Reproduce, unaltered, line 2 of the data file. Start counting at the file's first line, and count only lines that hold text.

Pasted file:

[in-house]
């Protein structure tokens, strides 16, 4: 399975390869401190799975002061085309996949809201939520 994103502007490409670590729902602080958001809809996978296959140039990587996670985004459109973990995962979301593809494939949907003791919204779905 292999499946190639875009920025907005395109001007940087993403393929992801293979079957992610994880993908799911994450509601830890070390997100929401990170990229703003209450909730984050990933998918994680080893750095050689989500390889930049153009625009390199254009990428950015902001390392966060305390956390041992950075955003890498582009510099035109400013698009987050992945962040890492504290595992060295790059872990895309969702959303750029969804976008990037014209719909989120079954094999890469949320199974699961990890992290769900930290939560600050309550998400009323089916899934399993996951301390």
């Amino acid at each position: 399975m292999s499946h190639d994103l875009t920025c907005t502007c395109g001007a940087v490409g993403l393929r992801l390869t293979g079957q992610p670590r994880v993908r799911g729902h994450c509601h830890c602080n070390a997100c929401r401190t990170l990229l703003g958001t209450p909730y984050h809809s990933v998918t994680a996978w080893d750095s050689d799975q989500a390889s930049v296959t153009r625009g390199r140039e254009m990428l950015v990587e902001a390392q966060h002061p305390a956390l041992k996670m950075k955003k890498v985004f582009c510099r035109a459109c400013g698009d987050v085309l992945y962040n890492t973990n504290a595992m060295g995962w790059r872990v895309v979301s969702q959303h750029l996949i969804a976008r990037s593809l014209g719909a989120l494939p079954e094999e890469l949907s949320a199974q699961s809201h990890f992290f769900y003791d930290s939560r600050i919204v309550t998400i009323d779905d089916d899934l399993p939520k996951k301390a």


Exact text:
């Protein structure tokens, strides 16, 4: 399975390869401190799975002061085309996949809201939520 994103502007490409670590729902602080958001809809996978296959140039990587996670985004459109973990995962979301593809494939949907003791919204779905 292999499946190639875009920025907005395109001007940087993403393929992801293979079957992610994880993908799911994450509601830890070390997100929401990170990229703003209450909730984050990933998918994680080893750095050689989500390889930049153009625009390199254009990428950015902001390392966060305390956390041992950075955003890498582009510099035109400013698009987050992945962040890492504290595992060295790059872990895309969702959303750029969804976008990037014209719909989120079954094999890469949320199974699961990890992290769900930290939560600050309550998400009323089916899934399993996951301390």